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International Review of Education

, Volume 64, Issue 4, pp 523–525 | Cite as

Language, development aid and human rights in education: Curriculum policies in Africa and Asia

By Zehlia Babaci-Wilhite. Palgrave Macmillan, New York, 2015, 181 pp. Palgrave Studies in Global Citizenship Education and Democracy series. ISBN 978-1-137-43357-2 (hbk), ISBN 978–1–137–43358–9 (pbk)
  • Jennifer A. Kozak
Book Review
  • 79 Downloads

Since the revolutionary Convention on the Rights of the Child (CRC) was adopted by the General Assembly of the United Nations on 20 November 1989, the Convention has been ratified by virtually all countries of the world, with the exception of the United States (Verhellen 19941; Freeman 19962). By ratifying the CRC, these countries have officially committed to ensuring that children have fundamental rights as individual persons, and that parents, state and educational authorities have an obligation to enact these rights (Freeman 1996; Howe and Covell 20103). However, the implementation of the CRC is complicated, particularly at the educational level, and bears deeper examination in order to ensure that the spirit of the Convention is being upheld. Language, Development Aid and Human Rights in Education: Curriculum Policies in Africa and Asia is one such attempt to ensure that children’s rights to education, as well as children’s rights ineducation, are being met. Zehlia Babaci-Wilhite...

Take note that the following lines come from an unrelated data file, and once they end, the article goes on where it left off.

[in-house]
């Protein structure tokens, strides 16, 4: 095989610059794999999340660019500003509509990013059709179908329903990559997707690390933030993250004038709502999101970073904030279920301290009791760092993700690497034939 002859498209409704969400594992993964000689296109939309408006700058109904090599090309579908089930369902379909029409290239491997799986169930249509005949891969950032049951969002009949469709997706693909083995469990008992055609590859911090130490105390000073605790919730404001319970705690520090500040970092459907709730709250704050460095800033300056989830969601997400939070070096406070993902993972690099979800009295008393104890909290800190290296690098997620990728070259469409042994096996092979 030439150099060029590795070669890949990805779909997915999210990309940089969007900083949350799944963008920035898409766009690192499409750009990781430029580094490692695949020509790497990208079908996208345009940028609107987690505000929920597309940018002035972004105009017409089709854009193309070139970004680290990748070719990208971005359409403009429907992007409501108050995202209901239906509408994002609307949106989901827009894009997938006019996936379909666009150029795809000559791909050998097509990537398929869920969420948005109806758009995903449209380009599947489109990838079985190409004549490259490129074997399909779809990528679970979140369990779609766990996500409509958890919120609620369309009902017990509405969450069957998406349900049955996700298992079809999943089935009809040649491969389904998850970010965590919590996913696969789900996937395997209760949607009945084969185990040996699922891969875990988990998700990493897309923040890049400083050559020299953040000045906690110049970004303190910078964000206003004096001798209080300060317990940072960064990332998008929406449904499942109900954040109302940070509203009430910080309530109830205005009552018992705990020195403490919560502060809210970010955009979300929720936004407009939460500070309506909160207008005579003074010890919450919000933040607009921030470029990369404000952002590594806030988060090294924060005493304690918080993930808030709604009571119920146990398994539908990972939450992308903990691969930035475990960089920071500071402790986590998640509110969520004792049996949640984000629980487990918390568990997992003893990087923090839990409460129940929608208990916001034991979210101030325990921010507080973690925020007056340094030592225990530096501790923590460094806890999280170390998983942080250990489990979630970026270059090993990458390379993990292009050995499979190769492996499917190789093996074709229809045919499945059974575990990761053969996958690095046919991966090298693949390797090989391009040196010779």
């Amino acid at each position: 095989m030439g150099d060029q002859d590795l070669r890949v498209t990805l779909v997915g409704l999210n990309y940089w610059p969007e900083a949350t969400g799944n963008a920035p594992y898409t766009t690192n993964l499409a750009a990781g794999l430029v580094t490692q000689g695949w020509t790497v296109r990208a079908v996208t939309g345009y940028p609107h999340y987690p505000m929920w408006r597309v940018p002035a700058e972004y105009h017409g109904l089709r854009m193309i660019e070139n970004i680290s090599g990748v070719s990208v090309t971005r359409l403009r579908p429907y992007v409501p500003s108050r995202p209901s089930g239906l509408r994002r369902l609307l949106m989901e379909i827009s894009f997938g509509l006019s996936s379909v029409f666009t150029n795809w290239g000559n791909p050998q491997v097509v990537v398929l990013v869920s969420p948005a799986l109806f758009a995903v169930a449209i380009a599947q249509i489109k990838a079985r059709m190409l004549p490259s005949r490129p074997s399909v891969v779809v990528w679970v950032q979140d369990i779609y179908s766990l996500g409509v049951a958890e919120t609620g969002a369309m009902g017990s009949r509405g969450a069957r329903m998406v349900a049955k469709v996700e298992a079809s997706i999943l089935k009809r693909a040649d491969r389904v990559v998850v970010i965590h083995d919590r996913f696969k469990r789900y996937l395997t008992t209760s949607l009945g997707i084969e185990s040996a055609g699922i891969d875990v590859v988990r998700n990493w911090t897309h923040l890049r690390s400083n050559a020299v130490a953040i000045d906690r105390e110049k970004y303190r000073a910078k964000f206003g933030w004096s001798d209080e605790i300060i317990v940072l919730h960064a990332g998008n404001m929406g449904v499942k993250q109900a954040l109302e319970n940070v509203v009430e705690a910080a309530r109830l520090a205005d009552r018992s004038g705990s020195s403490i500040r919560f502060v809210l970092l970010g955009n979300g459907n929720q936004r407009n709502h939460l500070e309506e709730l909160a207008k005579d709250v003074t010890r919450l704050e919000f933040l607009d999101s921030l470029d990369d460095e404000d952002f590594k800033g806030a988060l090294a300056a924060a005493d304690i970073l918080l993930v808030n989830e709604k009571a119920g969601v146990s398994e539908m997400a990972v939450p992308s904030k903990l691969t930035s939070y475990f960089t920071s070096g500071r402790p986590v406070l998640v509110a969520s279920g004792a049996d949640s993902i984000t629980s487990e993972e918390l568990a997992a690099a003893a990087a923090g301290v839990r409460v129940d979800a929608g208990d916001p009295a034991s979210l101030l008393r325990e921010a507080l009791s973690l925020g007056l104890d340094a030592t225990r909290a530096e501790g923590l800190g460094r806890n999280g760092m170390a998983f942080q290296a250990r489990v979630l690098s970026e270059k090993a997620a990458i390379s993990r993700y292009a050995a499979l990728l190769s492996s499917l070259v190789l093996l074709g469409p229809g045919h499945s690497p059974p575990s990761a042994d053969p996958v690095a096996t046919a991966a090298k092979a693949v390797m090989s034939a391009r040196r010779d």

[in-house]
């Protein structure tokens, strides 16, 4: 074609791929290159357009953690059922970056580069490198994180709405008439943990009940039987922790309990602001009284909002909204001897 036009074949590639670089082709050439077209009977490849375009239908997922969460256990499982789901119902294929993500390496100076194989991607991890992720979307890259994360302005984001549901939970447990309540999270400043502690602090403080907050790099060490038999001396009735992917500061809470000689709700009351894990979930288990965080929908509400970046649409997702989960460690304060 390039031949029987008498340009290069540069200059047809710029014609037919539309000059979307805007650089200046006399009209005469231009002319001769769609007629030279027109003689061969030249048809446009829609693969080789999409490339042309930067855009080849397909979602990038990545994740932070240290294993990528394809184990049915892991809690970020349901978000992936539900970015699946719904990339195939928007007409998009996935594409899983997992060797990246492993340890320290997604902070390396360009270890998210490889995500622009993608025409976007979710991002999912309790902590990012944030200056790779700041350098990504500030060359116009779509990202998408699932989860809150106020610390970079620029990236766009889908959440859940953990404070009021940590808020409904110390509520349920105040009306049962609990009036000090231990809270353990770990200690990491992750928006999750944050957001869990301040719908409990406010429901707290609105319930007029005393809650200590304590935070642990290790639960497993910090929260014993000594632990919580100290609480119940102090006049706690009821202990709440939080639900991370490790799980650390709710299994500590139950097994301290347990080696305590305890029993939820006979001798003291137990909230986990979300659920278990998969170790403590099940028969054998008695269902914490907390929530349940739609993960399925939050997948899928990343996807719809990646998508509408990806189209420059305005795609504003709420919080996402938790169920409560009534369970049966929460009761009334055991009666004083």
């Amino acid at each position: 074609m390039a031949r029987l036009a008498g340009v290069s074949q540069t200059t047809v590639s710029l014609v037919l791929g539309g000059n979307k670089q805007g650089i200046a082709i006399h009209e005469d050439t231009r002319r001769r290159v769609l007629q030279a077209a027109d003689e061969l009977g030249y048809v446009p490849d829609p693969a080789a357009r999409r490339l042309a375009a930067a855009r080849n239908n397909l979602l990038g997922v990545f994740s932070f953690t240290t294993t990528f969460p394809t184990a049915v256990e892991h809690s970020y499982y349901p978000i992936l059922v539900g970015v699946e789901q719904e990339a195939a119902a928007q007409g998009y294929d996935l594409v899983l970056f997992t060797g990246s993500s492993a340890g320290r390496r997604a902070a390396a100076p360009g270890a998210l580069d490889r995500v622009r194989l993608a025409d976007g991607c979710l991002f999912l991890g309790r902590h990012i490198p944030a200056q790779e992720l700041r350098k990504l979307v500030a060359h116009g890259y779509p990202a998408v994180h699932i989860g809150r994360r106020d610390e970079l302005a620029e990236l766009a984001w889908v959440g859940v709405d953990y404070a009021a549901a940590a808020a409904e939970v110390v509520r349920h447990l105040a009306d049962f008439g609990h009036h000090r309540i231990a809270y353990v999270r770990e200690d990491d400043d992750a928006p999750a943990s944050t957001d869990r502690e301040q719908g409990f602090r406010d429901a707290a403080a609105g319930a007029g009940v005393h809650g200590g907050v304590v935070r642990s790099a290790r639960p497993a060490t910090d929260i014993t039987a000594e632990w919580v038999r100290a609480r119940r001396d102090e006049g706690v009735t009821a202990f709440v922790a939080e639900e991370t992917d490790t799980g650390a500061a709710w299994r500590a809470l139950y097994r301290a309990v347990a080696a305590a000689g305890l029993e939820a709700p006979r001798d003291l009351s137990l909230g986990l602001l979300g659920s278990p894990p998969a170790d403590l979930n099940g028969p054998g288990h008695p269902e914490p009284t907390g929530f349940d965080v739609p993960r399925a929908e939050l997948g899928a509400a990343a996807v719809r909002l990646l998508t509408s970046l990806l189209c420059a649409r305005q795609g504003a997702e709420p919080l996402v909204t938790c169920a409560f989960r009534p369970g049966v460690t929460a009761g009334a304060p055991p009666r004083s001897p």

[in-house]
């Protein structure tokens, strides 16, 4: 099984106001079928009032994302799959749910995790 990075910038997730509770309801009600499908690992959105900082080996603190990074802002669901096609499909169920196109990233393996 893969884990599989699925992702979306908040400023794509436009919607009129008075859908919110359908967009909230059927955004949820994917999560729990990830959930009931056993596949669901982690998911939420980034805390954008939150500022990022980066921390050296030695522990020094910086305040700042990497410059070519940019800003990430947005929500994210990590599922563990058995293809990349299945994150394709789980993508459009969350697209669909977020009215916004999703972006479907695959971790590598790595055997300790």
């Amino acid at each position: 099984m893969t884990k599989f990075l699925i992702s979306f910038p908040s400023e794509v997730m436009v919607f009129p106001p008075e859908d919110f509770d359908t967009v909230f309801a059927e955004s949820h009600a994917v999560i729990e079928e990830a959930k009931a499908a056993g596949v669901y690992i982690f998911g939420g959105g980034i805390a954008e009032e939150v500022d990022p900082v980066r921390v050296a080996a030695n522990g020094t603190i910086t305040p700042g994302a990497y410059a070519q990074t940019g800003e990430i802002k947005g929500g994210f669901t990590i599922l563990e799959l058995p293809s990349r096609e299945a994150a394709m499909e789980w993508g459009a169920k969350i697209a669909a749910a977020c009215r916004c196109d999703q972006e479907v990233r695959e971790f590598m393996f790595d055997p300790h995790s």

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© Springer Science+Business Media B.V., part of Springer Nature, and UNESCO Institute for Lifelong Learning 2018

Authors and Affiliations

  1. 1.University of Western OntarioLondonCanada

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